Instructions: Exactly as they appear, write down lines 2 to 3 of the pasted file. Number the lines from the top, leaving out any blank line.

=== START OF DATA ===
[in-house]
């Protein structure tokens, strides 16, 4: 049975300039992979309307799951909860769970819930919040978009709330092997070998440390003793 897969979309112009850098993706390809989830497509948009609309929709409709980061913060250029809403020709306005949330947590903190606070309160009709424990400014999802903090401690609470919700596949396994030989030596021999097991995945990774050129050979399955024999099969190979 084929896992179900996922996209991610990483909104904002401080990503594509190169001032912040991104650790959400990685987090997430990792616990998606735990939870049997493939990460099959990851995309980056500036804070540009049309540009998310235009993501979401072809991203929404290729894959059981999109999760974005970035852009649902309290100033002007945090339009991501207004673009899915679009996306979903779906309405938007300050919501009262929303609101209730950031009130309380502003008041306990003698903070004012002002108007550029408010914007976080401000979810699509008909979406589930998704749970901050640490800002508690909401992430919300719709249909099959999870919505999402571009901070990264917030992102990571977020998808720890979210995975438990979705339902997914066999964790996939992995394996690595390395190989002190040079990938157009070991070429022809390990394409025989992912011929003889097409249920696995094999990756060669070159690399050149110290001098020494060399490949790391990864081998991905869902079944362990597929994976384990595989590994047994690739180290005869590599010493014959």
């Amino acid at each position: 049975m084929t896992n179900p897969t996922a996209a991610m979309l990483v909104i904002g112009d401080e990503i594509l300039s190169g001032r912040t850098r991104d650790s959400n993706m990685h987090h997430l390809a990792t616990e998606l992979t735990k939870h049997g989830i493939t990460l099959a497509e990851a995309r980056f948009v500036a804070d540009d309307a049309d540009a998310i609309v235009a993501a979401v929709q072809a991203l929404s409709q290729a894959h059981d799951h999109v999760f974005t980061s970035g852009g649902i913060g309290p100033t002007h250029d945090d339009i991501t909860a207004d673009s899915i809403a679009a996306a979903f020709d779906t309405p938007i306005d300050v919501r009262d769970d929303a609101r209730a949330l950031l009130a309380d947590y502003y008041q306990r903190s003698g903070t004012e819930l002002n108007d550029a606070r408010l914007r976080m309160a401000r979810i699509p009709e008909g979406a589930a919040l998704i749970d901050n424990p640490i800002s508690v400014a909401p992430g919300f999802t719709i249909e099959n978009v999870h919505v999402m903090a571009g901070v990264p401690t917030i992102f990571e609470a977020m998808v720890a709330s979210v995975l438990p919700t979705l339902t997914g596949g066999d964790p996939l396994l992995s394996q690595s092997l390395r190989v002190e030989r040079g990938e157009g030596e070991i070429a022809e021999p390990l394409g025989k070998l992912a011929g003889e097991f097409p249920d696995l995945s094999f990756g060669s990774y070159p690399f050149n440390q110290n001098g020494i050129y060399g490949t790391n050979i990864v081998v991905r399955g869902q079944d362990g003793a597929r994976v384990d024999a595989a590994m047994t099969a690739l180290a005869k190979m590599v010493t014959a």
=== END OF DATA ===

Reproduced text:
């Protein structure tokens, strides 16, 4: 049975300039992979309307799951909860769970819930919040978009709330092997070998440390003793 897969979309112009850098993706390809989830497509948009609309929709409709980061913060250029809403020709306005949330947590903190606070309160009709424990400014999802903090401690609470919700596949396994030989030596021999097991995945990774050129050979399955024999099969190979 084929896992179900996922996209991610990483909104904002401080990503594509190169001032912040991104650790959400990685987090997430990792616990998606735990939870049997493939990460099959990851995309980056500036804070540009049309540009998310235009993501979401072809991203929404290729894959059981999109999760974005970035852009649902309290100033002007945090339009991501207004673009899915679009996306979903779906309405938007300050919501009262929303609101209730950031009130309380502003008041306990003698903070004012002002108007550029408010914007976080401000979810699509008909979406589930998704749970901050640490800002508690909401992430919300719709249909099959999870919505999402571009901070990264917030992102990571977020998808720890979210995975438990979705339902997914066999964790996939992995394996690595390395190989002190040079990938157009070991070429022809390990394409025989992912011929003889097409249920696995094999990756060669070159690399050149110290001098020494060399490949790391990864081998991905869902079944362990597929994976384990595989590994047994690739180290005869590599010493014959």
């Amino acid at each position: 049975m084929t896992n179900p897969t996922a996209a991610m979309l990483v909104i904002g112009d401080e990503i594509l300039s190169g001032r912040t850098r991104d650790s959400n993706m990685h987090h997430l390809a990792t616990e998606l992979t735990k939870h049997g989830i493939t990460l099959a497509e990851a995309r980056f948009v500036a804070d540009d309307a049309d540009a998310i609309v235009a993501a979401v929709q072809a991203l929404s409709q290729a894959h059981d799951h999109v999760f974005t980061s970035g852009g649902i913060g309290p100033t002007h250029d945090d339009i991501t909860a207004d673009s899915i809403a679009a996306a979903f020709d779906t309405p938007i306005d300050v919501r009262d769970d929303a609101r209730a949330l950031l009130a309380d947590y502003y008041q306990r903190s003698g903070t004012e819930l002002n108007d550029a606070r408010l914007r976080m309160a401000r979810i699509p009709e008909g979406a589930a919040l998704i749970d901050n424990p640490i800002s508690v400014a909401p992430g919300f999802t719709i249909e099959n978009v999870h919505v999402m903090a571009g901070v990264p401690t917030i992102f990571e609470a977020m998808v720890a709330s979210v995975l438990p919700t979705l339902t997914g596949g066999d964790p996939l396994l992995s394996q690595s092997l390395r190989v002190e030989r040079g990938e157009g030596e070991i070429a022809e021999p390990l394409g025989k070998l992912a011929g003889e097991f097409p249920d696995l995945s094999f990756g060669s990774y070159p690399f050149n440390q110290n001098g020494i050129y060399g490949t790391n050979i990864v081998v991905r399955g869902q079944d362990g003793a597929r994976v384990d024999a595989a590994m047994t099969a690739l180290a005869k190979m590599v010493t014959a």